Rare book cataloging projects during shelter-in-place, part 1
Rare book cataloging activities are somewhat limited during shelter-in-place, since without the books in hand, we cannot create complete and accurate catalog records for them. We may do some preliminary cataloging of some new acquisitions based on dealer descriptions and other information, but for the time being, we have been focusing our efforts on editing existing metadata for rare books. In this post, I'll describe a project that has been completed; in part 2, I'll describe a large, on-going metadata cleanup project.
Manuscript waste editing project
The manuscript waste editing project was inspired by a blog article by conservator Beth Ryan. Rare Books Curator Benjamin Albritton alerted us to a project done by Assistant Professor of History Rowan Dorin's students. Students in the Spring 2019 History 14N: Making the Middle Ages course identified books in Special Collections that contained manuscript leaves or fragments as part of their binding, and recorded details about these fragments including language, approximate date, and text identification whenever possible. Their report, entitled Manuscript Afterlives, can be seen here. Here's an example of one of the bindings they studied; the photo is from the Manuscript Afterlives report:
I took the information from their report and used it to expand the catalog records for these items, which wound up being 45 in all. Previously, some information about the manuscript waste had been recorded in a note describing the copy-specific characteristics of the books, but the level of detail and even the phrasing of these notes was not consistent. I expanded the information in these notes to include the following elements whenever possible or applicable:
- Writing surface (i.e. vellum, parchment, paper)
- Country of origin
- Approximate date
- Ink colors
- Number of columns
- Presence of notated music
- Identification of text or topic
Here's an example of an expanded note, taken from this record:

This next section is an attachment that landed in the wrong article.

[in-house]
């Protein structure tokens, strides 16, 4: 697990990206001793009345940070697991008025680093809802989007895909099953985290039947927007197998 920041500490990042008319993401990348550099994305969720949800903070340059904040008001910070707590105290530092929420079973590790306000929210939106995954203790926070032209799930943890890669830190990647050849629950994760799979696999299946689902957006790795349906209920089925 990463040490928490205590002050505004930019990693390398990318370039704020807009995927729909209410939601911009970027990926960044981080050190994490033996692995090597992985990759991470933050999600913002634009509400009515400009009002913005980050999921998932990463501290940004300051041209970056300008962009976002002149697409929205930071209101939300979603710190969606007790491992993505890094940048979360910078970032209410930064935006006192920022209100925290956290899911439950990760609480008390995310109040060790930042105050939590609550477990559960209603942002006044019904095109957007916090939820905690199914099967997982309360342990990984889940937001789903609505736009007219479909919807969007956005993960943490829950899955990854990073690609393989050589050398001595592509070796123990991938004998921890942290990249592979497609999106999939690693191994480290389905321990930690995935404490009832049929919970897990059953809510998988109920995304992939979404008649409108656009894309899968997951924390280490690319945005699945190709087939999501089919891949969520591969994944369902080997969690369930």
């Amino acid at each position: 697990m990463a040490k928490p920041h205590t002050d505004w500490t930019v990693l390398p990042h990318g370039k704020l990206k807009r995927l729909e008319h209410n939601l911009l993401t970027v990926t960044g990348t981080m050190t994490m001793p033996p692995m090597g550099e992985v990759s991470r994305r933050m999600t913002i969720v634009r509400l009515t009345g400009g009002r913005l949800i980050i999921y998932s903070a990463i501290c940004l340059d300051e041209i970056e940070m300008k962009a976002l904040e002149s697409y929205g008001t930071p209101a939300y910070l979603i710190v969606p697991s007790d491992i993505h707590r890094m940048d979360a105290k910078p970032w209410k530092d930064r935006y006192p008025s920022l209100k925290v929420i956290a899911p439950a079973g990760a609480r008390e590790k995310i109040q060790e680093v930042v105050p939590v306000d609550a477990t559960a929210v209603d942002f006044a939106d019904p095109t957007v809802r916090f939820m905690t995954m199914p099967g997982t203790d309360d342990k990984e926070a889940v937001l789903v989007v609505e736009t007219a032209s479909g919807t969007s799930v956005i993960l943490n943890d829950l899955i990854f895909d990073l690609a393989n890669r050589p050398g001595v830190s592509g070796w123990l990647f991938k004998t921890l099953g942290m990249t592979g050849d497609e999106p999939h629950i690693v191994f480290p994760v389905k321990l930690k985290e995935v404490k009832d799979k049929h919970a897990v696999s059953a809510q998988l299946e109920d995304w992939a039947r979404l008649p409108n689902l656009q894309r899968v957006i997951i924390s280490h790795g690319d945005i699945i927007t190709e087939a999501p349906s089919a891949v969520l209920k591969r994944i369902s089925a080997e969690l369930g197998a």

"Binding: full leather, blind-stamped; with illuminated parchment manuscript pieces used in binding: includes a decorated initial and initial letters in red and blue; text is from a psalter and includes portions of Psalm 47 (Magnus Dominus) and Psalm 49 (Deus deorum Dominus)."
In addition to expanded free text descriptions, I added controlled access points for as many aspects of the manuscript fragments as I could. Whenever the exact text was identified, I added title or author/title headings to the record as appropriate, with proper coding to indicate that these headings only apply to Stanford's copy of the book. I also added genre headings for the type of manuscript fragment; examples include:
- Devotional literature
- Legal instruments
- Notated music
- Papal documents
- Sacred music
Finally, every record got the genre term "Manuscript waste (Binding)", which allows all of these records to be located through a search for "manuscript waste" or by using the Genre facet in SearchWorks. Here's an example of the Genre facet search for Manuscript waste (Binding), and here's the full catalog record for the book whose binding is pictured above, in its expanded form.
This does not mean that we have located every instance of books with manuscript fragments in their bindings in our collections, however. If you find an example for which the catalog record does not seem complete, please let us know by using the "Feedback" button in the upper right of the SearchWorks page. I will also be running some additional reports on the catalog data to try to find more examples in need of editing.